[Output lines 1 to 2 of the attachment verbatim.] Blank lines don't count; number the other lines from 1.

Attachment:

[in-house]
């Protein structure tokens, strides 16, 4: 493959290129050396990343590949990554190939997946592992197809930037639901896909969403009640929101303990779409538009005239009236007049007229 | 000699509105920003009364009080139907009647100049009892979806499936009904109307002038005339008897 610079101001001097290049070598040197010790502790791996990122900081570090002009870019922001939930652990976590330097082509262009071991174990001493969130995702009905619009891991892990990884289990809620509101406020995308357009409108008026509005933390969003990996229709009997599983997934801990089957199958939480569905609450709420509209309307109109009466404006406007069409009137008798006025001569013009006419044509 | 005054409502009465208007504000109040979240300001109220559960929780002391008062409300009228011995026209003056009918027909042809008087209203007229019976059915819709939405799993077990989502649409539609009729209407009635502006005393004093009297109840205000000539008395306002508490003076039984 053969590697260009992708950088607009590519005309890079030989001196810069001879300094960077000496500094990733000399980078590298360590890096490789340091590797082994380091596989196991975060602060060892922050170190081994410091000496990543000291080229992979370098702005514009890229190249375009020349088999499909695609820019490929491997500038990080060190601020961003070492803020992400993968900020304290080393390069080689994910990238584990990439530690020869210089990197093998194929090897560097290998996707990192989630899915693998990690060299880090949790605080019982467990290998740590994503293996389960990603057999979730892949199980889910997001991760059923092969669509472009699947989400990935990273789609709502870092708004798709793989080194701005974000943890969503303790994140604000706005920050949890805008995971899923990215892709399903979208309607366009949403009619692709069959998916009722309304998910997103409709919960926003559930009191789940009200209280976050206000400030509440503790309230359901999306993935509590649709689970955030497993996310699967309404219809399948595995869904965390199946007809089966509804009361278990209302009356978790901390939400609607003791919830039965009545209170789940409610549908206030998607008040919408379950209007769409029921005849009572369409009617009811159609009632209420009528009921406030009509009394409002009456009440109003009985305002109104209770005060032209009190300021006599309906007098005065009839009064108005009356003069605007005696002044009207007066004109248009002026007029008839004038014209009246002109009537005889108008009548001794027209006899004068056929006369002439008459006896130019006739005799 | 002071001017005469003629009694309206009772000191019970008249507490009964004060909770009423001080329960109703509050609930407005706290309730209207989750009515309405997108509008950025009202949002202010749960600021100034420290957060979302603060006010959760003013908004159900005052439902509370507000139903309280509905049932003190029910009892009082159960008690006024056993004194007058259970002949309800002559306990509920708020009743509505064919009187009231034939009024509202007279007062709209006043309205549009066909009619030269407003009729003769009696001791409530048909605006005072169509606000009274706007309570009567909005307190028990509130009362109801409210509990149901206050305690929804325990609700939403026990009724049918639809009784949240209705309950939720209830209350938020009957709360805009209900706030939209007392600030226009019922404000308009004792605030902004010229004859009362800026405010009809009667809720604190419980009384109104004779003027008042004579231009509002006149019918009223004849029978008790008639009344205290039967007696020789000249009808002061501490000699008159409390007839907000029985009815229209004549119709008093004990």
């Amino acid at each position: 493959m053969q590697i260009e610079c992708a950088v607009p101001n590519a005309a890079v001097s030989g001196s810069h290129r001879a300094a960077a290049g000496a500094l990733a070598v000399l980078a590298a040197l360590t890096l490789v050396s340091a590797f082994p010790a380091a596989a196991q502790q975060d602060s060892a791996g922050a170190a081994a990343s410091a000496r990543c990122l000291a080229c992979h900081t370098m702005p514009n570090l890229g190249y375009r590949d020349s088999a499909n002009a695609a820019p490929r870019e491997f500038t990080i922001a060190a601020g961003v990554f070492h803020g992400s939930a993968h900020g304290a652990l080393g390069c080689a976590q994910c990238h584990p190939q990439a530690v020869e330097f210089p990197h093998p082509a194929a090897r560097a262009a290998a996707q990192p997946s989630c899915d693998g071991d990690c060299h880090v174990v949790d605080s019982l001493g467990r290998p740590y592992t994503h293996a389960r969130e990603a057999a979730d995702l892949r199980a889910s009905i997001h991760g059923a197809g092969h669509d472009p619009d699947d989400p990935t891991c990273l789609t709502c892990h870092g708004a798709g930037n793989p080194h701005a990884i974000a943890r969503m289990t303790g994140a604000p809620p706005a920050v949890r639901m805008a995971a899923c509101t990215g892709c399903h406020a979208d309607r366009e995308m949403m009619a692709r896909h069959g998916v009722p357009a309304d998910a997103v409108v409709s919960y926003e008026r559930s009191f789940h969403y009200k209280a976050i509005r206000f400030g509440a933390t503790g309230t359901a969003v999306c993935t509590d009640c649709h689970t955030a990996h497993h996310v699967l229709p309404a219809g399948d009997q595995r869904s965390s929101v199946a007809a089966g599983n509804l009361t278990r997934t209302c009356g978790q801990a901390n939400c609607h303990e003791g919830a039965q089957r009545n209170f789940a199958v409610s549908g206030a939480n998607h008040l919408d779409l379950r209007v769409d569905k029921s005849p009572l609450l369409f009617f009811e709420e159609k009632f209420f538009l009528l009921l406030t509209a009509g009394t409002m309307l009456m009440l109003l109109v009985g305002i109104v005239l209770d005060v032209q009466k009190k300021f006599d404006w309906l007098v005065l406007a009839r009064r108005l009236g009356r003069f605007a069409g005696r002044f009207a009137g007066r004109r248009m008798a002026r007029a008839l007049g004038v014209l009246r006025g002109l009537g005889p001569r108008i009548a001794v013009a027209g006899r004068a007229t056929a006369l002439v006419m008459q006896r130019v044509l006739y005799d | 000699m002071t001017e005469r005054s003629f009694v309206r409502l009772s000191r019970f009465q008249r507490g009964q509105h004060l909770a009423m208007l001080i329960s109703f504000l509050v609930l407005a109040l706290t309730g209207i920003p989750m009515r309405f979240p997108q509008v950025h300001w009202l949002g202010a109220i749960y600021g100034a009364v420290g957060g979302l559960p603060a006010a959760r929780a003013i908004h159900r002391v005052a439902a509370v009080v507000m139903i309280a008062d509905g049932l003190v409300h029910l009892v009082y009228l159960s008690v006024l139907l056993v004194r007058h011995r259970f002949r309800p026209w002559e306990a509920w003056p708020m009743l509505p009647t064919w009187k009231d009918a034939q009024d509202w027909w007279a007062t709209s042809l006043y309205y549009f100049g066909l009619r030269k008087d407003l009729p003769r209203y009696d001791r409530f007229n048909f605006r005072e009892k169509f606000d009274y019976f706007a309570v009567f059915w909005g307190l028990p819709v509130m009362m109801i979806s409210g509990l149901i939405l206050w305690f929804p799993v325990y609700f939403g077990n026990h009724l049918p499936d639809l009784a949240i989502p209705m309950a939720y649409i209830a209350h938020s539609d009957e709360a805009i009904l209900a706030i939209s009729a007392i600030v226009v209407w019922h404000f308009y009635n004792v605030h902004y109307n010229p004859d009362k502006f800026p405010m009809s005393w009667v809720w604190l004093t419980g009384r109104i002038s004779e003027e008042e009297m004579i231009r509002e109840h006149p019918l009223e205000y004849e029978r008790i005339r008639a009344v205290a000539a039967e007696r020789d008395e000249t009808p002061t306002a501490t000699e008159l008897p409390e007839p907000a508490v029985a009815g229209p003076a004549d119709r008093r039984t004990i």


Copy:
[in-house]
């Protein structure tokens, strides 16, 4: 493959290129050396990343590949990554190939997946592992197809930037639901896909969403009640929101303990779409538009005239009236007049007229 | 000699509105920003009364009080139907009647100049009892979806499936009904109307002038005339008897 610079101001001097290049070598040197010790502790791996990122900081570090002009870019922001939930652990976590330097082509262009071991174990001493969130995702009905619009891991892990990884289990809620509101406020995308357009409108008026509005933390969003990996229709009997599983997934801990089957199958939480569905609450709420509209309307109109009466404006406007069409009137008798006025001569013009006419044509 | 005054409502009465208007504000109040979240300001109220559960929780002391008062409300009228011995026209003056009918027909042809008087209203007229019976059915819709939405799993077990989502649409539609009729209407009635502006005393004093009297109840205000000539008395306002508490003076039984 053969590697260009992708950088607009590519005309890079030989001196810069001879300094960077000496500094990733000399980078590298360590890096490789340091590797082994380091596989196991975060602060060892922050170190081994410091000496990543000291080229992979370098702005514009890229190249375009020349088999499909695609820019490929491997500038990080060190601020961003070492803020992400993968900020304290080393390069080689994910990238584990990439530690020869210089990197093998194929090897560097290998996707990192989630899915693998990690060299880090949790605080019982467990290998740590994503293996389960990603057999979730892949199980889910997001991760059923092969669509472009699947989400990935990273789609709502870092708004798709793989080194701005974000943890969503303790994140604000706005920050949890805008995971899923990215892709399903979208309607366009949403009619692709069959998916009722309304998910997103409709919960926003559930009191789940009200209280976050206000400030509440503790309230359901999306993935509590649709689970955030497993996310699967309404219809399948595995869904965390199946007809089966509804009361278990209302009356978790901390939400609607003791919830039965009545209170789940409610549908206030998607008040919408379950209007769409029921005849009572369409009617009811159609009632209420009528009921406030009509009394409002009456009440109003009985305002109104209770005060032209009190300021006599309906007098005065009839009064108005009356003069605007005696002044009207007066004109248009002026007029008839004038014209009246002109009537005889108008009548001794027209006899004068056929006369002439008459006896130019006739005799 | 002071001017005469003629009694309206009772000191019970008249507490009964004060909770009423001080329960109703509050609930407005706290309730209207989750009515309405997108509008950025009202949002202010749960600021100034420290957060979302603060006010959760003013908004159900005052439902509370507000139903309280509905049932003190029910009892009082159960008690006024056993004194007058259970002949309800002559306990509920708020009743509505064919009187009231034939009024509202007279007062709209006043309205549009066909009619030269407003009729003769009696001791409530048909605006005072169509606000009274706007309570009567909005307190028990509130009362109801409210509990149901206050305690929804325990609700939403026990009724049918639809009784949240209705309950939720209830209350938020009957709360805009209900706030939209007392600030226009019922404000308009004792605030902004010229004859009362800026405010009809009667809720604190419980009384109104004779003027008042004579231009509002006149019918009223004849029978008790008639009344205290039967007696020789000249009808002061501490000699008159409390007839907000029985009815229209004549119709008093004990």